The Pennsylvania Whistleblower Law protects employees of government agencies or employers that receive state funding from retaliation for reporting wrongdoing or waste. But the protection doesn’t extend to complaints about unwritten safety rules.
Recent case: Bernadette worked for Thomas Jefferson University’s hospital drug clinic, where she administered methadone. The clinic had an unwritten rule prohibiting injecting patients believed to be intoxicated. Bernadette refused to inject a patient she thought was drunk. When a supervisor overrode her decision, Bernadette complained. She was fired shortly after for poor customer service.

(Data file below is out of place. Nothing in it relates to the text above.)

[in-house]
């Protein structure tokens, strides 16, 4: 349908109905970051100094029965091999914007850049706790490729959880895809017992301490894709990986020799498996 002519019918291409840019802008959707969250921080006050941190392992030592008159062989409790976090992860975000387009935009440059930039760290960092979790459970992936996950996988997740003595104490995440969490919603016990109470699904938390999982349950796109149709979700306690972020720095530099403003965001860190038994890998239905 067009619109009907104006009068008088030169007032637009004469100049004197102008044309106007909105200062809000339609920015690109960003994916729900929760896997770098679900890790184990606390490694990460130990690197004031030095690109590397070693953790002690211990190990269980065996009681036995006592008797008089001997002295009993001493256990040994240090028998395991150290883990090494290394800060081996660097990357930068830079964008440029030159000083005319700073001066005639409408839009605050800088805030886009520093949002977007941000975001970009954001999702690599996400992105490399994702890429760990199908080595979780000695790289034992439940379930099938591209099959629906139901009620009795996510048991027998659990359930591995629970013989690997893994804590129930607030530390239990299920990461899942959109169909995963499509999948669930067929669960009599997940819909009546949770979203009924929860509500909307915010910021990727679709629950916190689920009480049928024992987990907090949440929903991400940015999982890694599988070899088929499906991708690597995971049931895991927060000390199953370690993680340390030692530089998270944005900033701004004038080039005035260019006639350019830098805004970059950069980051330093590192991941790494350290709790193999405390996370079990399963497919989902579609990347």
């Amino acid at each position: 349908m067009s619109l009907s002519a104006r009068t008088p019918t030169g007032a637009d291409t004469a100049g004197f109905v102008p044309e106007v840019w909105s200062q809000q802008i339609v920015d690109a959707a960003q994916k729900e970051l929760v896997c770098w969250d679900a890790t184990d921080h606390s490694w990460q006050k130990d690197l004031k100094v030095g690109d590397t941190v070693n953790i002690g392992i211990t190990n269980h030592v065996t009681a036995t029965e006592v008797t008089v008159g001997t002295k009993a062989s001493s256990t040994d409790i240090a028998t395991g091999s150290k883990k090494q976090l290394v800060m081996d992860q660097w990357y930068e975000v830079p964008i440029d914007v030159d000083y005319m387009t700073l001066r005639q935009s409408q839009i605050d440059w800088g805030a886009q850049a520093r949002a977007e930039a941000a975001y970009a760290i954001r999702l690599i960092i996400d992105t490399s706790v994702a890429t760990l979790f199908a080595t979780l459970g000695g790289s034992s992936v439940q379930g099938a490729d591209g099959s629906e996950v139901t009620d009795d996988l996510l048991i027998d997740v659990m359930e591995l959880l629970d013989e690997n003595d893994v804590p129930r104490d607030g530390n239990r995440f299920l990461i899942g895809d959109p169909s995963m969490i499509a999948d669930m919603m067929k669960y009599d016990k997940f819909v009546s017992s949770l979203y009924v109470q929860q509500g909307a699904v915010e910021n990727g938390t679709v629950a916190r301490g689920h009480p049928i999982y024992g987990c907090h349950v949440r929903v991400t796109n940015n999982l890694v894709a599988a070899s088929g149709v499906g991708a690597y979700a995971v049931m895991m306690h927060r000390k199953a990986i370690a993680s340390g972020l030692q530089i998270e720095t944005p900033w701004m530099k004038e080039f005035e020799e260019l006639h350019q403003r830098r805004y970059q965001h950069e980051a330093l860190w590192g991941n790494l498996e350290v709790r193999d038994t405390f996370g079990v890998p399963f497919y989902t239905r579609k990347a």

Bernadette sued, alleging retaliation for reporting wrongdoing. The court tossed out the case, reasoning that the rule the supervisor allegedly broke was unwritten and that complaining didn’t constitute whistle-blowing. (Evans v. Thomas Jefferson University, No. 2278 C.D. 2012, Commonwealth Court of Pennsylvania, 2013)
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